Writ­ing about Be­low, then, re­quires you to tread al­most as care­fully as you have to when play­ing it. It be­gins with a tiny ad­ven­turer wak­ing up next to a teth­ered boat on a grey, rain­swept shore. We scale a cliff face and bear right, mak­ing our way up two flights of stone steps to­wards the is­land’s peak, where a rocky path leads to­wards an open­ing: tall, nar­row, and im­pen­e­tra­bly black. We stride into the dark­ness, tak­ing our first steps on a jour­ney that only ever leads down­ward.

We quickly lo­cate three items that can be crafted into a torch, let­ting us dim our hand­held lantern for a while. Af­ter a few failed ex­per­i­ments with other items we’ve for­aged, a chim­ing note con­firms an­other suc­cess­ful recipe: a ban­dage. We fill an empty wa­ter bot­tle and pick up a spear near the corpse of a fallen ad­ven­turer, de­scend­ing into a larger room in which blurry red lights shift around in the dark­ness at the edges of the screen. Il­lu­mi­nated by the flick­er­ing light of the flam­ing torch in our right hand, these shapes form jagged and ob­vi­ously deadly points, at­tached to shad­owy crea­tures. The small­est slither to­wards you, paus­ing be­fore lung­ing for­ward; larger ones scut­tle away from your sword slashes. Oth­ers are larger still, ad­vanc­ing be­hind a pro­tec­tive claw and invit­ing you to raise your shield, or dodge back as they pre­pare to swipe.

Com­bat was, Vella says, one of the first pieces to slot into place. In terms of feel and rhythm, it lies some­where be­tween the top­down Zelda games and Dark Souls. To a point, you can mash the at­tack but­ton to slash away at smaller op­po­nents, and in the early game at least you’ll rarely be pun­ished for do­ing so. But since the gems they spit out upon death will of­ten be swept out of reach if you keep swing­ing, you’re en­cour­aged to strike with greater care and pre­ci­sion.

Our two-handed spear proves more ef­fi­cient in that re­spect, al­beit less so when we aggro enough crit­ters to end up sur­rounded. A hasty re­treat sees us back up into a spike trap, and we’re sent all the way back to the fire we lit just in­side the en­trance. Next time we’ll have to head back into the gloom with­out the con­tents of our ruck­sack and, more cru­cially, our lantern. Af­ter all, once your torch burns out, there’s not much else to keep the dark­ness – and what lies within – at bay.

Light fac­tors into ex­plo­ration in a num­ber of ways. It is in­volved in the cre­ation of tem­po­rary check­points, which mean you’ve less far to travel upon death, though it comes at a cost that will have you weigh­ing up its value. There is, too, a se­cret hub, not un­like Hunter’s Dream in Blood­borne, where items per­sist: you can store valu­ables you don’t want to risk los­ing as you head deeper, or help en­sure the be­gin­ning of your next trip goes smoother by de­lib­er­ately leav­ing be­hind a few of the ba­sics. “Every­thing in the game is about build­ing on a sin­gle life so that mul­ti­ple lives can ben­e­fit from it,” Vella ex­plains.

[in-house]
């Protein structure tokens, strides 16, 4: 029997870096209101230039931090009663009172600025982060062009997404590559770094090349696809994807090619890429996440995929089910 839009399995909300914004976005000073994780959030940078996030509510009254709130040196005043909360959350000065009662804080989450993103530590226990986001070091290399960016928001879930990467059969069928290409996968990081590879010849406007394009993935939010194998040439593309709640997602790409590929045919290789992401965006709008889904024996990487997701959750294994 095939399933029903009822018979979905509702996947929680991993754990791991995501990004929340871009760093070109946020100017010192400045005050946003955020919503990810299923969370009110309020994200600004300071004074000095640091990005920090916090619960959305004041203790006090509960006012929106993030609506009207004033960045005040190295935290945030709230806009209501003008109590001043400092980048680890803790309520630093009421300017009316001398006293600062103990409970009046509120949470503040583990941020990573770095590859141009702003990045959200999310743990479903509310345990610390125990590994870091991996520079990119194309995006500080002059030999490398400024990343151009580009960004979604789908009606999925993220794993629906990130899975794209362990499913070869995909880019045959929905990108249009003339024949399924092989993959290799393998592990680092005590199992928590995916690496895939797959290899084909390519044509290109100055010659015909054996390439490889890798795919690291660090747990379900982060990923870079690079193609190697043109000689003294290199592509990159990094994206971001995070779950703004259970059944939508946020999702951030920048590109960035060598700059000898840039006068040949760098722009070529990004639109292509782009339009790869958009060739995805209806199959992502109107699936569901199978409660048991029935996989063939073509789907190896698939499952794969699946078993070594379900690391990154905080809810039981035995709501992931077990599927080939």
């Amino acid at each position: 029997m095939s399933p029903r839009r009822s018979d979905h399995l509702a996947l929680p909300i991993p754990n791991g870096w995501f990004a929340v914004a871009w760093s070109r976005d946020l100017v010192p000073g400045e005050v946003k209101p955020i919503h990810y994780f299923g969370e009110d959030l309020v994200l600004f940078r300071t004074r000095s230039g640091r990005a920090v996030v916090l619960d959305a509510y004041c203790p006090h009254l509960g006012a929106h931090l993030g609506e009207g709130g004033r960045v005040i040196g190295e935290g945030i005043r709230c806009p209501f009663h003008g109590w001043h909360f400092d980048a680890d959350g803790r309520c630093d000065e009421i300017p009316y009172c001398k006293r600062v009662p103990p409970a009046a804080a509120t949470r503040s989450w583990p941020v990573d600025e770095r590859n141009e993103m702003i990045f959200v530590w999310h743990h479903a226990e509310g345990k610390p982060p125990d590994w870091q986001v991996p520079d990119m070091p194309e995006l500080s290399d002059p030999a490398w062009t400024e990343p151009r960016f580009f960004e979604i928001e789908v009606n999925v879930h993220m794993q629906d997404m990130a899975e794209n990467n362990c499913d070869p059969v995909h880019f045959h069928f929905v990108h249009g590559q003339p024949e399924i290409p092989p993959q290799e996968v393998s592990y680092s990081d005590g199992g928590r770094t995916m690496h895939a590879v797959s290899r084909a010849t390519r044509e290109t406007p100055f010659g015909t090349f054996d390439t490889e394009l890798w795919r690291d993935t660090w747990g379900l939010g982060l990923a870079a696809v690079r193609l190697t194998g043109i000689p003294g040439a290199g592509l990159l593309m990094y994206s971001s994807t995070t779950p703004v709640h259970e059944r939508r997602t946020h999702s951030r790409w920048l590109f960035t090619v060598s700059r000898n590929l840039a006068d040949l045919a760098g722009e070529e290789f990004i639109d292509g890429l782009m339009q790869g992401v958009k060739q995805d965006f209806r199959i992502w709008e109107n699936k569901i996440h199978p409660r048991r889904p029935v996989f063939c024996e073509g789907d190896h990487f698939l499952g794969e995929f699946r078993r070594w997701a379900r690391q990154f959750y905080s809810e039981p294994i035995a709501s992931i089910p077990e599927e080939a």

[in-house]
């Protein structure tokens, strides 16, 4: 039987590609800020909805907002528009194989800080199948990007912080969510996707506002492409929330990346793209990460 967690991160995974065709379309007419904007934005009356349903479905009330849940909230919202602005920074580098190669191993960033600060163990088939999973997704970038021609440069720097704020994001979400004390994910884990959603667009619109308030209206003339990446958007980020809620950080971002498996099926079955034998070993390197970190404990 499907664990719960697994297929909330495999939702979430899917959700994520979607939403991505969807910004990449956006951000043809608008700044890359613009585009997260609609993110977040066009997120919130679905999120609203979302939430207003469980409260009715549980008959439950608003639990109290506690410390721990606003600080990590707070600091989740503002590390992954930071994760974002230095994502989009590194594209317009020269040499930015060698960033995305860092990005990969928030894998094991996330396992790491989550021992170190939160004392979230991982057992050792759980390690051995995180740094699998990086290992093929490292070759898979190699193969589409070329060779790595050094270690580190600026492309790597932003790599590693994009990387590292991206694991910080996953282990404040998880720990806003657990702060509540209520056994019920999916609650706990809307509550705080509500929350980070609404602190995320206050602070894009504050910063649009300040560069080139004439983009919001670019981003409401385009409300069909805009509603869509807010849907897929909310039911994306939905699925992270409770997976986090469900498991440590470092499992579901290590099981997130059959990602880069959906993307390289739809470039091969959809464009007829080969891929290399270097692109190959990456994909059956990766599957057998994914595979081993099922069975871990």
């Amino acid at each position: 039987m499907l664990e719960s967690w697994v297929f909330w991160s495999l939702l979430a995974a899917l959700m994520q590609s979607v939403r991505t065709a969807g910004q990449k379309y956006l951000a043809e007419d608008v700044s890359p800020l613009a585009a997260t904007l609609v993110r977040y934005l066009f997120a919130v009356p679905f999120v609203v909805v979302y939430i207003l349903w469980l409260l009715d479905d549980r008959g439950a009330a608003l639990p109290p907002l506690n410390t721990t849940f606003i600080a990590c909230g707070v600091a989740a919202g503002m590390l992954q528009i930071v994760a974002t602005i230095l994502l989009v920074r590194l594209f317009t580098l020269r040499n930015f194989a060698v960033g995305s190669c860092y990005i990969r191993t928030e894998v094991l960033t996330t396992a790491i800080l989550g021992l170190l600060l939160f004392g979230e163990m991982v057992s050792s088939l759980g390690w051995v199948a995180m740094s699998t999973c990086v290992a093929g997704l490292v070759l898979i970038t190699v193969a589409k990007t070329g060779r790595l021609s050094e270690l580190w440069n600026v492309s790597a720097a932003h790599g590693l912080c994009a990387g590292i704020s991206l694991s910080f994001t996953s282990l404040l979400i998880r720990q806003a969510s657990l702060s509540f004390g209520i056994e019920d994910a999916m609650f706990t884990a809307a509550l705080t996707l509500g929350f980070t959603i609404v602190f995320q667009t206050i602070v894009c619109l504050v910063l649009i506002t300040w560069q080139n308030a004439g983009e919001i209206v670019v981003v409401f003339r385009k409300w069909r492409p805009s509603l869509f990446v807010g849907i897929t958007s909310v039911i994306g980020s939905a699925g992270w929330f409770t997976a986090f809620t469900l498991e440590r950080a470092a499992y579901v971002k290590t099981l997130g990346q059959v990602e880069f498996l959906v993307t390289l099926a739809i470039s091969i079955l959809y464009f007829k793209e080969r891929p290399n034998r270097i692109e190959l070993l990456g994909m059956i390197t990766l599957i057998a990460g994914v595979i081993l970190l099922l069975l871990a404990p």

The idea of one life ben­e­fit­ting oth­ers is, we ven­ture, rem­i­nis­cent of Capy’s pre­vi­ous ma­jor re­lease, Su­per Time Force. Vella sud­denly sounds re­lieved. “I’m glad you no­ticed that,” he says. “That makes me feel awe­some. Be­cause those games couldn’t be far­ther apart, right? But they are both about think­ing about death as [some­thing other than] pure pun­ish­ment. We’re not giv­ing the mid­dle finger to the player and say­ing, ‘You failed – get bet­ter’. It’s more like, ‘Use this tem­po­rary fail­ure for long-term gain’.”

That’s the kind of mo­ti­va­tion Be­low’s 13-strong team may well draw upon in the com­ing months. This lat­est set­back is un­doubt­edly frus­trat­ing, both for Capy and for those hop­ing to be play­ing Be­low as the nights start to draw in. But it’s clearly a nec­es­sary evil, and will be to the game’s ul­ti­mate ad­van­tage. “When you’ve put so much of your time in,” Vella says, “and you’ve asked your em­ploy­ees to put so much of their time into some­thing, you don’t want to put it out be­fore you think it’s re­ally there, be­cause then what was the point of those last four or five years?”

The pa­tience Capy is now ask­ing of its play­ers will surely serve them well when they fi­nally get the op­por­tu­nity to ex­pe­ri­ence the en­gulf­ing em­brace of Be­low’s inky depths.

Devel­oper Pub­lisher For­mat Ori­gin Re­lease Capy­bara Games Mi­crosoft Stu­dios PC, Xbox One Canada TBA

Nathan Vella, pres­i­dent of Capy­bara Games

Your lantern pro­duces light within a small ra­dius, but its beam can be fo­cused and man­u­ally aimed to re­veal traps or en­e­mies. It may even have an ad­di­tional pur­pose…

Newspapers in English

Newspapers from Australia

© PressReader. All rights reserved.